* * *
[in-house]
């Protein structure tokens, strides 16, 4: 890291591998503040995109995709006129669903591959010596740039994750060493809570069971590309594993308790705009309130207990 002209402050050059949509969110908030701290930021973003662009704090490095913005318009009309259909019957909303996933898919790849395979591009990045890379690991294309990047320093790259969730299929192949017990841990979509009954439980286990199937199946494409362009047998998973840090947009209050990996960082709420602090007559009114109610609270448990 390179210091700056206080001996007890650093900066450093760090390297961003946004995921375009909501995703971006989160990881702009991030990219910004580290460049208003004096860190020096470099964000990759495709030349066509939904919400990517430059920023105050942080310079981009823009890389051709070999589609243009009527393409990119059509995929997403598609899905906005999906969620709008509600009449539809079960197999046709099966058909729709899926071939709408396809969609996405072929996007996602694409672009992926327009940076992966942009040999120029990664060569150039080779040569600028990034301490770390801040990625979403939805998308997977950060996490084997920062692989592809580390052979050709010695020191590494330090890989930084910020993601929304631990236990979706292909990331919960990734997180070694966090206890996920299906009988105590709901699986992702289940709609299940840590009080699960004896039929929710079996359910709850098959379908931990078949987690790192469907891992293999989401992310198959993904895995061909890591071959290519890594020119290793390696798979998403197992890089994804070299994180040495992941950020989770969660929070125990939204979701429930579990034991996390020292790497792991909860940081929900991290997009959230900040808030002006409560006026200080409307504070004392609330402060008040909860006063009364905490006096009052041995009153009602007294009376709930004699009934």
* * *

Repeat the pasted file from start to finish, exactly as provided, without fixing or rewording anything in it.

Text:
[in-house]
């Protein structure tokens, strides 16, 4: 890291591998503040995109995709006129669903591959010596740039994750060493809570069971590309594993308790705009309130207990 002209402050050059949509969110908030701290930021973003662009704090490095913005318009009309259909019957909303996933898919790849395979591009990045890379690991294309990047320093790259969730299929192949017990841990979509009954439980286990199937199946494409362009047998998973840090947009209050990996960082709420602090007559009114109610609270448990 390179210091700056206080001996007890650093900066450093760090390297961003946004995921375009909501995703971006989160990881702009991030990219910004580290460049208003004096860190020096470099964000990759495709030349066509939904919400990517430059920023105050942080310079981009823009890389051709070999589609243009009527393409990119059509995929997403598609899905906005999906969620709008509600009449539809079960197999046709099966058909729709899926071939709408396809969609996405072929996007996602694409672009992926327009940076992966942009040999120029990664060569150039080779040569600028990034301490770390801040990625979403939805998308997977950060996490084997920062692989592809580390052979050709010695020191590494330090890989930084910020993601929304631990236990979706292909990331919960990734997180070694966090206890996920299906009988105590709901699986992702289940709609299940840590009080699960004896039929929710079996359910709850098959379908931990078949987690790192469907891992293999989401992310198959993904895995061909890591071959290519890594020119290793390696798979998403197992890089994804070299994180040495992941950020989770969660929070125990939204979701429930579990034991996390020292790497792991909860940081929900991290997009959230900040808030002006409560006026200080409307504070004392609330402060008040909860006063009364905490006096009052041995009153009602007294009376709930004699009934």